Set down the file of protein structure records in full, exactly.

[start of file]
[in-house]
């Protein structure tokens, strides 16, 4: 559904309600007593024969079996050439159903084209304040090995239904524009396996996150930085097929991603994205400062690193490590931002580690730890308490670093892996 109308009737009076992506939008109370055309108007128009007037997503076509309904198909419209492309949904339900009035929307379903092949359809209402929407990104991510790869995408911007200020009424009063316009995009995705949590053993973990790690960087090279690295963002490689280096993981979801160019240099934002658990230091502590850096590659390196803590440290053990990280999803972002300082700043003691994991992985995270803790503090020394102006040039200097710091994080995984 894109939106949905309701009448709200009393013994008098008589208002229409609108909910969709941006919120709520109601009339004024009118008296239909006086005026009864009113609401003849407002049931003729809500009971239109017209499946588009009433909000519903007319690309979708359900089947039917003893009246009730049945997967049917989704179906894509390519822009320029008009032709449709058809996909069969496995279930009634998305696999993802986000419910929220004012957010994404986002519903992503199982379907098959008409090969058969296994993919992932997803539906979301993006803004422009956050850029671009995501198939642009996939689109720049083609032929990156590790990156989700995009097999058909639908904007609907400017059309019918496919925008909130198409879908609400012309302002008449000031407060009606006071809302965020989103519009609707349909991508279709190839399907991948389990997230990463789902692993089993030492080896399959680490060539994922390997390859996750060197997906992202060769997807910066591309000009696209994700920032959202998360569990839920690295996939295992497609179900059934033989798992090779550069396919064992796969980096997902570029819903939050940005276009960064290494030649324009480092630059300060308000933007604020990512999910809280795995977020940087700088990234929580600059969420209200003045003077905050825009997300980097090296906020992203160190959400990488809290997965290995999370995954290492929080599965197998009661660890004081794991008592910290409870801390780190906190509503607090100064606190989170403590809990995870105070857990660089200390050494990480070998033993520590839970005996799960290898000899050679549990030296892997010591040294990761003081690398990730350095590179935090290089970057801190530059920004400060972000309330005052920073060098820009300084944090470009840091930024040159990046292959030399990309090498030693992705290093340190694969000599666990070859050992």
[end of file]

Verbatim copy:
[in-house]
């Protein structure tokens, strides 16, 4: 559904309600007593024969079996050439159903084209304040090995239904524009396996996150930085097929991603994205400062690193490590931002580690730890308490670093892996 109308009737009076992506939008109370055309108007128009007037997503076509309904198909419209492309949904339900009035929307379903092949359809209402929407990104991510790869995408911007200020009424009063316009995009995705949590053993973990790690960087090279690295963002490689280096993981979801160019240099934002658990230091502590850096590659390196803590440290053990990280999803972002300082700043003691994991992985995270803790503090020394102006040039200097710091994080995984 894109939106949905309701009448709200009393013994008098008589208002229409609108909910969709941006919120709520109601009339004024009118008296239909006086005026009864009113609401003849407002049931003729809500009971239109017209499946588009009433909000519903007319690309979708359900089947039917003893009246009730049945997967049917989704179906894509390519822009320029008009032709449709058809996909069969496995279930009634998305696999993802986000419910929220004012957010994404986002519903992503199982379907098959008409090969058969296994993919992932997803539906979301993006803004422009956050850029671009995501198939642009996939689109720049083609032929990156590790990156989700995009097999058909639908904007609907400017059309019918496919925008909130198409879908609400012309302002008449000031407060009606006071809302965020989103519009609707349909991508279709190839399907991948389990997230990463789902692993089993030492080896399959680490060539994922390997390859996750060197997906992202060769997807910066591309000009696209994700920032959202998360569990839920690295996939295992497609179900059934033989798992090779550069396919064992796969980096997902570029819903939050940005276009960064290494030649324009480092630059300060308000933007604020990512999910809280795995977020940087700088990234929580600059969420209200003045003077905050825009997300980097090296906020992203160190959400990488809290997965290995999370995954290492929080599965197998009661660890004081794991008592910290409870801390780190906190509503607090100064606190989170403590809990995870105070857990660089200390050494990480070998033993520590839970005996799960290898000899050679549990030296892997010591040294990761003081690398990730350095590179935090290089970057801190530059920004400060972000309330005052920073060098820009300084944090470009840091930024040159990046292959030399990309090498030693992705290093340190694969000599666990070859050992």